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St Patrick’s Day: When is it, who is St Patrick and why celebrate it?

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St Patrick’s Day: When is it, who is St Patrick and why celebrate it?

That’s why we have answered some of the most asked questions so you can have a better understanding of the event before heading out this weekend.

From finding out who St Patrick really is and why the colour green is associated with the day, here is everything you need to know about St Patrick’s Day.

When is St Patrick’s Day?

St. Patrick’s Day is celebrated on March 17 every year, no matter what day of the week the date falls on.

This particular day was chosen to celebrate the Irish holiday because it was the day St Patrick died in A.D 461.

This year, St Patrick’s Day is on Friday, March 17.

Who is St Patrick and what did he do?

It’s believed St Patrick was born in Roman Britain in the fourth century. He is the patron saint of Ireland and is celebrated for bringing Christianity to the country.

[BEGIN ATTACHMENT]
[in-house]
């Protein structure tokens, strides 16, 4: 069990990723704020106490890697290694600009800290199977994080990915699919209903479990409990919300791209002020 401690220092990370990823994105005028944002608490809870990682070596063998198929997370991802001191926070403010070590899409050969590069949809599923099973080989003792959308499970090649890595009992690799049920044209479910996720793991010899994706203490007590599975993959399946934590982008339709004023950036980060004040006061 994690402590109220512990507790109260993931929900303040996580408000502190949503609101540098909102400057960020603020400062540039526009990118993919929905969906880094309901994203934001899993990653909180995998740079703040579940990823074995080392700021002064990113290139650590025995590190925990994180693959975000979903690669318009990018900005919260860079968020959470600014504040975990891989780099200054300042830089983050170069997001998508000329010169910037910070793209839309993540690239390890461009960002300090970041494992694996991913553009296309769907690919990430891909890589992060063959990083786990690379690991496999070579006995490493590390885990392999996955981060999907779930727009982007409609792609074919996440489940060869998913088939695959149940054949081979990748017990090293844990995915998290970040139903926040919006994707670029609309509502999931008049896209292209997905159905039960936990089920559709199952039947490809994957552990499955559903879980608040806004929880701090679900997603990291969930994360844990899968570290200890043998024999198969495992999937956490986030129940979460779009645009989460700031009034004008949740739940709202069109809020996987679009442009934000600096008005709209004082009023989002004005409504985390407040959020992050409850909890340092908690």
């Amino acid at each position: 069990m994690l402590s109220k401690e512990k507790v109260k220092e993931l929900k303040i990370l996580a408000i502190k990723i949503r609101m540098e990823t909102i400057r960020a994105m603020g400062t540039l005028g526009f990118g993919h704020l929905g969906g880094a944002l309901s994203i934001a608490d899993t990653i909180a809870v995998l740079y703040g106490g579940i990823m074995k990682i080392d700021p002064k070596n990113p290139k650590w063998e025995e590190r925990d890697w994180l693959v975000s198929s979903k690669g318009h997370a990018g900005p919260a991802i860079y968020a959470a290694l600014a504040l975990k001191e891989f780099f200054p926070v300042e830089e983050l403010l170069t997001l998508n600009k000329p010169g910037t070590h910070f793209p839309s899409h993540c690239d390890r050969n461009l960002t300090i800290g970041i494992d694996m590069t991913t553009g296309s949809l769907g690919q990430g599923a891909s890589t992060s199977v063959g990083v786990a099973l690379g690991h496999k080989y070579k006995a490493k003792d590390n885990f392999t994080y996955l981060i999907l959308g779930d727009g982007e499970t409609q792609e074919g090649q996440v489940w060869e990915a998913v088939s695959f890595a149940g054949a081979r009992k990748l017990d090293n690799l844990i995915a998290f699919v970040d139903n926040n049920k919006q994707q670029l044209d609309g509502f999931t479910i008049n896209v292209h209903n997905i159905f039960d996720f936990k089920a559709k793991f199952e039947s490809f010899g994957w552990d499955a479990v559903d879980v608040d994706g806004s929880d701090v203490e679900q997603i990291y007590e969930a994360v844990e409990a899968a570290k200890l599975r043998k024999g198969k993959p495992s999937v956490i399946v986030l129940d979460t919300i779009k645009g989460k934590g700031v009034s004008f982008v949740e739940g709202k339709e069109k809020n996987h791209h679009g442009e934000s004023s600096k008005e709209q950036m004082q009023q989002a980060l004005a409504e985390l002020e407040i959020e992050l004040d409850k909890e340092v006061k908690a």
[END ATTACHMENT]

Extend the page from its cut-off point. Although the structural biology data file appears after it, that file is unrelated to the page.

According to Confessio (St Patrick’s spiritual autobiography), he was kidnapped by Irish raiders and taken as a slave to Ireland when he was 16 years old.

Once he was free again, he travelled throughout Ireland, using a shamrock (a three-leaf clover) to explain the Holy Trinity.

Each clover’s leaf represented the Father, Son, and Holy Spirit. This is why shamrocks are Ireland’s national flower and are used in St Patrick’s Day celebrations.

Why do we celebrate St Patrick’s Day?

The day commemorates Saint Patrick and the arrival of Christianity in Ireland and celebrates the heritage and culture of the Irish in general.

Modern-day celebrations include St Patrick’s Day parades, parties, eating traditional Irish food and visiting local Irish-themed pubs.

Why do we wear green on St Patrick’s Day?

Readers Digest says one of the reasons we wear green on St Patrick’s Day is because of Ireland’s nickname, The Emerald Isle.

The green stripe in the Irish flag also played a role. Traditionally, the green represents the Catholics of Ireland, while the orange represents the Protestant population and the white in the middle symbolises the peace between the two religions.

Modern traditions are tied to folklore that says wearing green makes you invisible to leprechauns, who like to pinch anyone they can see.

Some people also think sporting the green colour will bring good luck, and others wear it to honour their Irish ancestry, according to National Geographic Kids.

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